Para los colmos de los colmos mi pronóstico del tiempo no fue muy acertado.  Al salir de la clase el cielo cubría a la tierra de Puerto Rico con un manto gris.  Lloviznas caían al suelo y viajaban por el aire frió que soplaba suavemente.  Yo caminaba muy chistosamente desviando los charquitos para que mis sandalias de paja no se mojaran, pero para nada me sirvió el esfuerzo.  Unos minutos después mis sandalias, al pisar la tierra, creaban un sonido peculiar.  Ese que se escucha cuando las cosas se empapan. 

Mi mayor preocupación era que al entrar al edificio de humanidades dejaría un rastro de huellas mojadas en el piso.  Así fue, estas como otras no se desaparecían al seguir el tramo.  A cada paso que daba aparecía una nueva tal y como la pasada.  Sin mirar atrás, continué caminando imaginando como las personas se quedaban mirándome.  Haciendo comentarios sobre mis sandalias mojadas.  “Pobrecita sus zapatos están enchumbaos.”- me imaginaba a las personas decir.  

Al llegar a la oficina de humanidades no me atreví a moverme mucho, con tal de no dejar el piso manchado con mis huellas.  Al terminar lo que iba a ser allí no mire ni al piso, dí los buenos días y cerré la puerta tras de mí.  Caminé rápidamente y ví una de las huellas dejadas por mis zapatos en el camino de regreso.  Seguí caminando y seguía encontrándome con mis huellas dejadas.  “No todo el mundo tiene la oportunidad de descubrir sus huellas dejadas y de contemplarlas con orgullo,”- pensé. 

Cada vez que pasaba por una de ellas, las contemplaba y pensaba en mi vida.  En las cosas que había hecho y en las cosas que no he terminado de hacer.  Como mis poesías, mis cuentos, mis sueños y mis metas. Me di cuenta de que a la vez que contemplaba mis huellas dejadas estaba dejando otras en el camino.  Huellas distintas hechas en el presente y que pasan a ser parte del pasado.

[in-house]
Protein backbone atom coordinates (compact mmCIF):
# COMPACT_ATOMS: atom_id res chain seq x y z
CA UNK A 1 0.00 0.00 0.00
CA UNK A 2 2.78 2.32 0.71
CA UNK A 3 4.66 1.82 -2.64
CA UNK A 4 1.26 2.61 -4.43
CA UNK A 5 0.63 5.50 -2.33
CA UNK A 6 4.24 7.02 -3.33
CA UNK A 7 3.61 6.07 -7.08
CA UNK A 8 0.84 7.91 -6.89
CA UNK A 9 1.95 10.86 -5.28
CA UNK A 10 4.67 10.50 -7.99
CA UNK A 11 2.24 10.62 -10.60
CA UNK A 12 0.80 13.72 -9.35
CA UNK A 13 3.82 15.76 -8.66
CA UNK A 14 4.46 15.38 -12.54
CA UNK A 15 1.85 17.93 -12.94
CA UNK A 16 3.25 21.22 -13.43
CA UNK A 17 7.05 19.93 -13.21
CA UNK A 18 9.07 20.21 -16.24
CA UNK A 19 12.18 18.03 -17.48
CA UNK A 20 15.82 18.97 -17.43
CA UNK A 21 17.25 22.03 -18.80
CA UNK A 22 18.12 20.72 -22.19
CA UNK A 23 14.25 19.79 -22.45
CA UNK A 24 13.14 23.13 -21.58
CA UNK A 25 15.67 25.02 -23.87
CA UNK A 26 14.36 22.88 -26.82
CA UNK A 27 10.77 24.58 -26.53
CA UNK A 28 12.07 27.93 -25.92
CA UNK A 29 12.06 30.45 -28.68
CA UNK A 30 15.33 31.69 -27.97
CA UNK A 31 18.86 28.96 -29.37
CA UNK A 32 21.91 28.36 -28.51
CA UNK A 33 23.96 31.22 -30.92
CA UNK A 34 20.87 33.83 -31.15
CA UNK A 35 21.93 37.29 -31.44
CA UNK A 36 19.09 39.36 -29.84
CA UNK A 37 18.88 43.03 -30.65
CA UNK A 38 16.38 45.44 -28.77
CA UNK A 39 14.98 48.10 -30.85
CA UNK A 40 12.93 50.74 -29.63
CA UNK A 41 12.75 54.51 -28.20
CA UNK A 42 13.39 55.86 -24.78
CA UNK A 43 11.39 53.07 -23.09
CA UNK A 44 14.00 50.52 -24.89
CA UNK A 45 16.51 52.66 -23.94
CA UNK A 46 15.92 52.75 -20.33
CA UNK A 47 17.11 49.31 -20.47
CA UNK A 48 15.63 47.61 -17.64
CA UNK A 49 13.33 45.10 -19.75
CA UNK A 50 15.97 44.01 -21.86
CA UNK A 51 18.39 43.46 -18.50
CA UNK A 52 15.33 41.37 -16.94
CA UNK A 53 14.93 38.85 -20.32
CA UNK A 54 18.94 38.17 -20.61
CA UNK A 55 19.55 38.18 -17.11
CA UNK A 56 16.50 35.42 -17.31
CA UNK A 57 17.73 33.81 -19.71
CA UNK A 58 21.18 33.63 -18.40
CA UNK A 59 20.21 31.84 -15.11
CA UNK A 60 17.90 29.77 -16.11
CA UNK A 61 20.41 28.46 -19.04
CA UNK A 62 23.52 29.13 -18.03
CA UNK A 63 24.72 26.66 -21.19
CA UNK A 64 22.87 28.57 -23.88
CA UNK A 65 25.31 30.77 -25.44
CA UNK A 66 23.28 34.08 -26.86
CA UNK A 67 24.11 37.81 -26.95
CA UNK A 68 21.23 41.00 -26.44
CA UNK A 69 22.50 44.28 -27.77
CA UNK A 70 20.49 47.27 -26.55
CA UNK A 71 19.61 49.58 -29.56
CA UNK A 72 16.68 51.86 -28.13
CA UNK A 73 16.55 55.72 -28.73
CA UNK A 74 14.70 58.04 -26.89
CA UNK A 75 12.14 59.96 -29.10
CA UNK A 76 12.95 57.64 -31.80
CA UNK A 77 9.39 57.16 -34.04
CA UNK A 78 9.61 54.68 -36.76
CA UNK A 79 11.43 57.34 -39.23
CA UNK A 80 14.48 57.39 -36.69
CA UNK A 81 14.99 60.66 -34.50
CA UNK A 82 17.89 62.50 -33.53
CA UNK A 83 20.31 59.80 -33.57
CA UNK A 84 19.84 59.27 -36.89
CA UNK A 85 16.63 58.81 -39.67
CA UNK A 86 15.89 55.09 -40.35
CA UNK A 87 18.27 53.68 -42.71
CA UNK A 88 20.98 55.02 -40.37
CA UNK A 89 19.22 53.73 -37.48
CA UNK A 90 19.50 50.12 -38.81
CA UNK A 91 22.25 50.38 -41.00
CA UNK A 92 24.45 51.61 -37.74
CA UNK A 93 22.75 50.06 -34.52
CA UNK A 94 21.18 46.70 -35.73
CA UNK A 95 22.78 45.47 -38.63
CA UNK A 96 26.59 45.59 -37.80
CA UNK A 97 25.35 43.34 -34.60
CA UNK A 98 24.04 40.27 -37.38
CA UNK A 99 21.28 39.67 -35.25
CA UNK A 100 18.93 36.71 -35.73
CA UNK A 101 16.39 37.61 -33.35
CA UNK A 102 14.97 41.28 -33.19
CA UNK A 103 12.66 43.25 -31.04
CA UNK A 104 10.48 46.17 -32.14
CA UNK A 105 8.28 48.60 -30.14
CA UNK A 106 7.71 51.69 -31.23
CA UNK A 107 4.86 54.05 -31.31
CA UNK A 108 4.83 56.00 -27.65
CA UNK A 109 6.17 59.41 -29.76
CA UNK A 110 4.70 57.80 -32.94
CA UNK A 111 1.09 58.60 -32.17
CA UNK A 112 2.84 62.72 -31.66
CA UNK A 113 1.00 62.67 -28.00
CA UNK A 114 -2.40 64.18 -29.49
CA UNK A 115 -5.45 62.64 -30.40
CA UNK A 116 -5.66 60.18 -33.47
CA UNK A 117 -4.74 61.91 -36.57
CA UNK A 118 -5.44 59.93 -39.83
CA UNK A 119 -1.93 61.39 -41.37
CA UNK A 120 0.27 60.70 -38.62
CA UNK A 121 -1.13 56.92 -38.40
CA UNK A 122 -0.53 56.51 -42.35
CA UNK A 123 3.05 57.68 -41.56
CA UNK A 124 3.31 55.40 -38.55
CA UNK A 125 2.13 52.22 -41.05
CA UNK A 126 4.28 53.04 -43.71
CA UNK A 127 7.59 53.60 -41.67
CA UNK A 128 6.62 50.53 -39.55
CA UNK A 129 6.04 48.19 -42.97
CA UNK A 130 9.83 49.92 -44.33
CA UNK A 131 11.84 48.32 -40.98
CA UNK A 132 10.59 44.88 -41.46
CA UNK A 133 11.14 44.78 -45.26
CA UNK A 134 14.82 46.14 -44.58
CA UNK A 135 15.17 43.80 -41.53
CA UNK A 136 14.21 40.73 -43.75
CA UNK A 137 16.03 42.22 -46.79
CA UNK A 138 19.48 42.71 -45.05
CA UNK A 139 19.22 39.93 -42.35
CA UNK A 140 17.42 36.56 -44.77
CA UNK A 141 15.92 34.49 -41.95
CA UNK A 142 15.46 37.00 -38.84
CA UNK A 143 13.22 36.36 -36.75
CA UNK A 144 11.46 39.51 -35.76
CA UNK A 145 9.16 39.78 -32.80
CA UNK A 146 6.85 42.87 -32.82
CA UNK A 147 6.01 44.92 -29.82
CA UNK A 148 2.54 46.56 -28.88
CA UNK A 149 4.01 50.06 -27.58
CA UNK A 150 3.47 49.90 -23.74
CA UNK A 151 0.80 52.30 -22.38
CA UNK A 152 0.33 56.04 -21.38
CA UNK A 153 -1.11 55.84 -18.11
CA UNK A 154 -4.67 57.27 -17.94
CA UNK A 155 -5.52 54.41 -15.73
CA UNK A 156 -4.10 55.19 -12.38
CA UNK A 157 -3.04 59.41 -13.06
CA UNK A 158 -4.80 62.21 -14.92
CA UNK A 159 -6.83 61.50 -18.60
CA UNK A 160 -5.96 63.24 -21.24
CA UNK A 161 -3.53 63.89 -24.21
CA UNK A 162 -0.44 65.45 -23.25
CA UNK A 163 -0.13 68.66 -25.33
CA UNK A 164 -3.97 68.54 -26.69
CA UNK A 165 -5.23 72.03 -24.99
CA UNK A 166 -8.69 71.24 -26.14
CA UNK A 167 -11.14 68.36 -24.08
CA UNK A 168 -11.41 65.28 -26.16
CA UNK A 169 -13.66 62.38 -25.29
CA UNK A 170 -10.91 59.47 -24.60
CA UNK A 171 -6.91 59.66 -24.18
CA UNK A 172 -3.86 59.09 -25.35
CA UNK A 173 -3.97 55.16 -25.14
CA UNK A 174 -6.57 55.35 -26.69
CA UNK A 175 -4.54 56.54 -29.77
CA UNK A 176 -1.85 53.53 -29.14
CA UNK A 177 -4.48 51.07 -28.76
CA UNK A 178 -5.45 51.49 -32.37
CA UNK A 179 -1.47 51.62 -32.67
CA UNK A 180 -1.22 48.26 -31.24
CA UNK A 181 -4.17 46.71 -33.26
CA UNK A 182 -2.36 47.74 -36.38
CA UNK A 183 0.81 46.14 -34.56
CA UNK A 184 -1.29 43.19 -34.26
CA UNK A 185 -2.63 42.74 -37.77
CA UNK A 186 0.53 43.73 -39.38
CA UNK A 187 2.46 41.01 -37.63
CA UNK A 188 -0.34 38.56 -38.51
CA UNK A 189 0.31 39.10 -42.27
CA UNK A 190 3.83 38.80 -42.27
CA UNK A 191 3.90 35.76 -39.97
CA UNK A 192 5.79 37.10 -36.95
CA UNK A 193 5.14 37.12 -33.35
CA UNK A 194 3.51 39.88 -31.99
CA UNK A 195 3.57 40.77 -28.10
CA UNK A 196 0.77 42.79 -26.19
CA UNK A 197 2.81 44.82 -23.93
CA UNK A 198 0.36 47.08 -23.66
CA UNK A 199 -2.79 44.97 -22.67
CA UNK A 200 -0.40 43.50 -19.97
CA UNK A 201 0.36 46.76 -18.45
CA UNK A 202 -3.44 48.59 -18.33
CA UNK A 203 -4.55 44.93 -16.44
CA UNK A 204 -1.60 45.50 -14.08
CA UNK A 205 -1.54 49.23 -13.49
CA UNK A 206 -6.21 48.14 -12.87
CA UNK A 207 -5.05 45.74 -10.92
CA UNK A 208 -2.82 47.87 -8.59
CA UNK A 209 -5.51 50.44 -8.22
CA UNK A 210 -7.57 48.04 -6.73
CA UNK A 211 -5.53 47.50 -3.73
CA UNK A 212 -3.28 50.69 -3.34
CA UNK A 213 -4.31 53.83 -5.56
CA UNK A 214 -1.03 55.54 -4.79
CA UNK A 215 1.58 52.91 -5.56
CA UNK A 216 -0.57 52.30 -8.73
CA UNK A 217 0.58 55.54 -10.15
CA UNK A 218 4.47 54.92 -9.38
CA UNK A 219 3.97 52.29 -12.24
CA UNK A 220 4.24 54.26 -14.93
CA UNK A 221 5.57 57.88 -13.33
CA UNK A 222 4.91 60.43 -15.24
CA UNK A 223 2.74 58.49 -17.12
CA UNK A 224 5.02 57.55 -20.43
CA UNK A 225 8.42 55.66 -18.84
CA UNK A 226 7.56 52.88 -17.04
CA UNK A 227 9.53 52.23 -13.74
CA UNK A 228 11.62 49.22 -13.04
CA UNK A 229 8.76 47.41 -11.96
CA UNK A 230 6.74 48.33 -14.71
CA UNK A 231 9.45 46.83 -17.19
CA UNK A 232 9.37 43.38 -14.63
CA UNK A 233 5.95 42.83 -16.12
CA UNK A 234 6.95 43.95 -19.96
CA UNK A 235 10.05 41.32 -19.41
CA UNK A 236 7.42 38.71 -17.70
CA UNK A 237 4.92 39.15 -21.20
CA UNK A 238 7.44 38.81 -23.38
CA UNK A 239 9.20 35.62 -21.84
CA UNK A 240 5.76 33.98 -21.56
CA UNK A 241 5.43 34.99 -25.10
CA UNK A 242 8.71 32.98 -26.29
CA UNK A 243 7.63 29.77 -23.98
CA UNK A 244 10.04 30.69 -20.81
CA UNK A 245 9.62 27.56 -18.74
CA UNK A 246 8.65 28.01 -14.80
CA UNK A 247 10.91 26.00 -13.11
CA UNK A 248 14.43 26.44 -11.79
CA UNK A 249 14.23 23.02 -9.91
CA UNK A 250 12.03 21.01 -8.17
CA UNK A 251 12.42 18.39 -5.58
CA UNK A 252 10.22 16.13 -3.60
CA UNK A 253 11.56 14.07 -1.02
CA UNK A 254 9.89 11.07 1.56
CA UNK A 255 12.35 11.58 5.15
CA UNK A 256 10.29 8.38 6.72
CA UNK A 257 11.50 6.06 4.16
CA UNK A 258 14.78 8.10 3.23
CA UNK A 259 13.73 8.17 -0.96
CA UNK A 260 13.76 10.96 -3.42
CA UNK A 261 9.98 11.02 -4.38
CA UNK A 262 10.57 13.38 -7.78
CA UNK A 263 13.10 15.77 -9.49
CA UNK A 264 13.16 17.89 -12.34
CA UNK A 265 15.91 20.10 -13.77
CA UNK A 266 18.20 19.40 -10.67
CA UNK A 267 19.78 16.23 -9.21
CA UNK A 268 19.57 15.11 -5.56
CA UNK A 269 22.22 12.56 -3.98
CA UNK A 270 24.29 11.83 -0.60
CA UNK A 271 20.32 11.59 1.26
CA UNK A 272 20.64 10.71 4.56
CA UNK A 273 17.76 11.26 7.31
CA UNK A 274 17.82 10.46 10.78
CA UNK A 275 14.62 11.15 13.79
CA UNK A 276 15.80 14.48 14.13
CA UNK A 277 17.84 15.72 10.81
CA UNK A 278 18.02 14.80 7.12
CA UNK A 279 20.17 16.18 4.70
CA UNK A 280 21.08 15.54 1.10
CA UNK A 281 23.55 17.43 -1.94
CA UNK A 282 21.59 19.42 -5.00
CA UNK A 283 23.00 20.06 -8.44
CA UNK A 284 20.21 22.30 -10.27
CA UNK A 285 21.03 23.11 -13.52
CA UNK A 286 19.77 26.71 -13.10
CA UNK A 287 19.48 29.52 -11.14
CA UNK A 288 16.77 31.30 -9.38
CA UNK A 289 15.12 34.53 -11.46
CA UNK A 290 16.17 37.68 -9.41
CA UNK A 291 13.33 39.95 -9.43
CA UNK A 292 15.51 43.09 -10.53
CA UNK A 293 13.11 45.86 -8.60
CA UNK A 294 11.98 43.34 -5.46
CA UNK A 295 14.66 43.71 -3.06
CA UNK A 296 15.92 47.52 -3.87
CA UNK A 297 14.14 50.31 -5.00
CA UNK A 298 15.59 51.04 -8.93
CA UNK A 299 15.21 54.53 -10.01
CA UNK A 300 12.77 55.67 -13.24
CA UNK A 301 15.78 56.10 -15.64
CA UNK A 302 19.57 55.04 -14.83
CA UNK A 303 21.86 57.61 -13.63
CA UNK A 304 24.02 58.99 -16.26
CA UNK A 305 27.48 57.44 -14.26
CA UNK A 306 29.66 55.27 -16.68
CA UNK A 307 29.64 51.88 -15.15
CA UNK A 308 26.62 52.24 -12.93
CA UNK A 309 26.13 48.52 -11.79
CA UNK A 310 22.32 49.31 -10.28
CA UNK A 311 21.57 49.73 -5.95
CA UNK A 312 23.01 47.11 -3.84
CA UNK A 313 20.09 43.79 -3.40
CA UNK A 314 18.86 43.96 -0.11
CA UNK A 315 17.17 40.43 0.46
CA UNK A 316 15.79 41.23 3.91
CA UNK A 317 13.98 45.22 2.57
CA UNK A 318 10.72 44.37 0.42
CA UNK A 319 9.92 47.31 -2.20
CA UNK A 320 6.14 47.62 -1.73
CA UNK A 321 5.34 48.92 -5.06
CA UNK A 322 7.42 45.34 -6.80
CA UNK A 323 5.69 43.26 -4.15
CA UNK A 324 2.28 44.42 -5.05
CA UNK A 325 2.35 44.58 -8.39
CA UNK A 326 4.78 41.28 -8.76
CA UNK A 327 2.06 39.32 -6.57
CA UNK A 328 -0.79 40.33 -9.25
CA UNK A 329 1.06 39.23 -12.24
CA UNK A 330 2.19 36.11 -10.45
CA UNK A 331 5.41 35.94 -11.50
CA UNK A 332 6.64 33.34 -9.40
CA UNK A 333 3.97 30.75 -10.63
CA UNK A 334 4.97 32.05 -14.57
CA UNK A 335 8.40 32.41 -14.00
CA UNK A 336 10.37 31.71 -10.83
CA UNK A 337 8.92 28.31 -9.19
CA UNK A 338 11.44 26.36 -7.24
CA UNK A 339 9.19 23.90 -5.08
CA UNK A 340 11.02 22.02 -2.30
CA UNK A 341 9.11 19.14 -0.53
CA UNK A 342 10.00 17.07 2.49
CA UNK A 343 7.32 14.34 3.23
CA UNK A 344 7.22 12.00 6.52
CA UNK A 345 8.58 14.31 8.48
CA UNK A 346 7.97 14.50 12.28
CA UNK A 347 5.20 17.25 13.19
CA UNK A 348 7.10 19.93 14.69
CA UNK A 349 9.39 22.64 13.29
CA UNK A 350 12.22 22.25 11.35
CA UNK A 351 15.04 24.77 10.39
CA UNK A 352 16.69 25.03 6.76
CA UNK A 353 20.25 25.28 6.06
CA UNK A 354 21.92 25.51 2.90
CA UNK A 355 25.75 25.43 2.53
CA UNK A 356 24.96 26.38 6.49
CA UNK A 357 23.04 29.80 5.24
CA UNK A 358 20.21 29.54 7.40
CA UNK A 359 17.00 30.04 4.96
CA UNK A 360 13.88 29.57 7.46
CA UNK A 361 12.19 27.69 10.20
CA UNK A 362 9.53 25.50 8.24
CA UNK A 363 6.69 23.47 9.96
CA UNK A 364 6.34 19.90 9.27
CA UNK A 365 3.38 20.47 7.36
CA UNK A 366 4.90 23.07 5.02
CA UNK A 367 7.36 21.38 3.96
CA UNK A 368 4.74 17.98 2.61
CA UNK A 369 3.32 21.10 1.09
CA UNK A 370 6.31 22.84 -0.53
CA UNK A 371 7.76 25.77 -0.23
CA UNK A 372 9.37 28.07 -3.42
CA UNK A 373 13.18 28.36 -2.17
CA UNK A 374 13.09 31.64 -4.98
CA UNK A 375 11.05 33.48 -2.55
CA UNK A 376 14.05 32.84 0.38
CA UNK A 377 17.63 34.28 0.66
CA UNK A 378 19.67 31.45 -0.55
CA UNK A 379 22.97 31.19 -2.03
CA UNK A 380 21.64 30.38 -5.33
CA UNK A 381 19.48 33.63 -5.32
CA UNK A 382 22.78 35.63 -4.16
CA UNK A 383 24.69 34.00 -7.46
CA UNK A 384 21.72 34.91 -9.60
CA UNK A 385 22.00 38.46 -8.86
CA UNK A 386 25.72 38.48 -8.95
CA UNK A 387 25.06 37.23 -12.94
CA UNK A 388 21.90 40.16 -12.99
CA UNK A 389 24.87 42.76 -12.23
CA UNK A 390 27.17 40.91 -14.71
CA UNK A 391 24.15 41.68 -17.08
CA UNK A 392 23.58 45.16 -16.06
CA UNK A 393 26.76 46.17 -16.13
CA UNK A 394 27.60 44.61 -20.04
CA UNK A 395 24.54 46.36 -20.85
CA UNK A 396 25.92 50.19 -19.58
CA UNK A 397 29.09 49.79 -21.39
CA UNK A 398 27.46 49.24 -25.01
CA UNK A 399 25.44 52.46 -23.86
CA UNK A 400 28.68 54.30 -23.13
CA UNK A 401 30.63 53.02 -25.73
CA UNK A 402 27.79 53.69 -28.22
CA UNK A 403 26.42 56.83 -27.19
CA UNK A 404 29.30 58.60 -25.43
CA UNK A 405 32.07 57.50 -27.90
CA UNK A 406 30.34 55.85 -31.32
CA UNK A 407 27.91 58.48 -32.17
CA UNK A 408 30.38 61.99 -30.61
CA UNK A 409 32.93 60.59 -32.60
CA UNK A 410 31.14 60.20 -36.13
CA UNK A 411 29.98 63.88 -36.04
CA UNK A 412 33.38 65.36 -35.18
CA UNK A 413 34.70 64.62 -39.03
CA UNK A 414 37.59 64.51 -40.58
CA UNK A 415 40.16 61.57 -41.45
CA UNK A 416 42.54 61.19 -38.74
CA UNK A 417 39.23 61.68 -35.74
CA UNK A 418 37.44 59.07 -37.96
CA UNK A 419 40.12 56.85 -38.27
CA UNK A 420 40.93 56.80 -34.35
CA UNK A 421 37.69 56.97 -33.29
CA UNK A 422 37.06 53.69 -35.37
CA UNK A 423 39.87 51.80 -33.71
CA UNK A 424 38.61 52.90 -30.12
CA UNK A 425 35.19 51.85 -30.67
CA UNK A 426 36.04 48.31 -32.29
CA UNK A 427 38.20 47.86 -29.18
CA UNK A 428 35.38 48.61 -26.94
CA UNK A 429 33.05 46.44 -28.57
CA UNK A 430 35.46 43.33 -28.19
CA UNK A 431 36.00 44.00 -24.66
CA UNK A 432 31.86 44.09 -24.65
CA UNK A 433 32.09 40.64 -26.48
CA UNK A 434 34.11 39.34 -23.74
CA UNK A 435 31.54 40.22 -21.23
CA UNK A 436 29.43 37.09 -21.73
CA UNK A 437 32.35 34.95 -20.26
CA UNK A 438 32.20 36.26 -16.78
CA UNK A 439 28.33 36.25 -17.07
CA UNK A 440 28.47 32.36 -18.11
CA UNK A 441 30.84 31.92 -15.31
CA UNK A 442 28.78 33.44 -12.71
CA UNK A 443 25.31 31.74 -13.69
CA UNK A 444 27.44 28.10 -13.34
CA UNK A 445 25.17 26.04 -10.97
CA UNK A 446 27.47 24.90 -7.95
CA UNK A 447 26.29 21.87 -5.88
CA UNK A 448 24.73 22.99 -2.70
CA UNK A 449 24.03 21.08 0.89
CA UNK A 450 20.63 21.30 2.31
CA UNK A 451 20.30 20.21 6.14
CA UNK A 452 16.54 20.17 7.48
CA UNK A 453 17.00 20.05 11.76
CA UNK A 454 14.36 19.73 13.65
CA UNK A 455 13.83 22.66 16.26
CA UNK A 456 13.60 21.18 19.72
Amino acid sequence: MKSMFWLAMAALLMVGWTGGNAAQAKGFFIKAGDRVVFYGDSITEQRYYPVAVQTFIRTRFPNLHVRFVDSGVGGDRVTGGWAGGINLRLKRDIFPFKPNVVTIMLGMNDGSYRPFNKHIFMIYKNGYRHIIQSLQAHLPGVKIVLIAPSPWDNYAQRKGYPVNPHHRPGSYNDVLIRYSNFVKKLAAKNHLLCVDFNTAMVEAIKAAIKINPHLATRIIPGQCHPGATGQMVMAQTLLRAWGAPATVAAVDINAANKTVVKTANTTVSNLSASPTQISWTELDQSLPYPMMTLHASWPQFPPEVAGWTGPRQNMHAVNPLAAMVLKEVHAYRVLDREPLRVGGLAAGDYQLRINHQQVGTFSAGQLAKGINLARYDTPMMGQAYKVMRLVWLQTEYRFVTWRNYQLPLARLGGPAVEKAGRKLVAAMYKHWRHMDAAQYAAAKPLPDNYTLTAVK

Al bajar las escaleras me percate que mis huellas eran acompañadas por otras.  Cada vez que bajaba un escalón mas huellas aparecían.  Hasta que al final ninguna se podía distinguir, ni tan siquiera las mías.  Todas se perdían en un mar de huellas dejadas por otros seres humanos y sus zapatos mojados.  Todos de una forma u otra caminamos, por un momento, el mismo camino.  A veces para ayudarnos, otras para retrasarnos.  Quizás para recordarnos que debemos de alcanzar nuestras metas por más obstáculos que encontremos y llegar al final del camino.  Sonreí y al salir del edificio miré hacia arriba y ví el cielo azul que se aproximaba.

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Menace to Society

Here is one of my favorite children stories I wrote for my daughter, which she loved. I love it for is has a bit of darkness in it, not to much, just enough to make it interesting. Hope you enjoy and leave me your comments.

Alexandra Román de Hernández

 Menance to Society

North of here there’s a place, a very different place, called Society. In this town are many weird rules, but one is often imposed. You see, the rulers of the families are the first born. They decide what to eat, what to do, where to go, when to play or watch TV. But, must important of all, they decide if their siblings are Menace to Society. Yes, a menace!

This is how it works. If a first born declares his or her little brother or sister, a menace, he or she is taken away to the Manner School. This is where all siblings are sent to study and learn good manners. Dark stories are told of that place, the Manner School; but, no one has lost its way there! For all siblings have made it out, and returned to their families safely, and back, of course, to Society.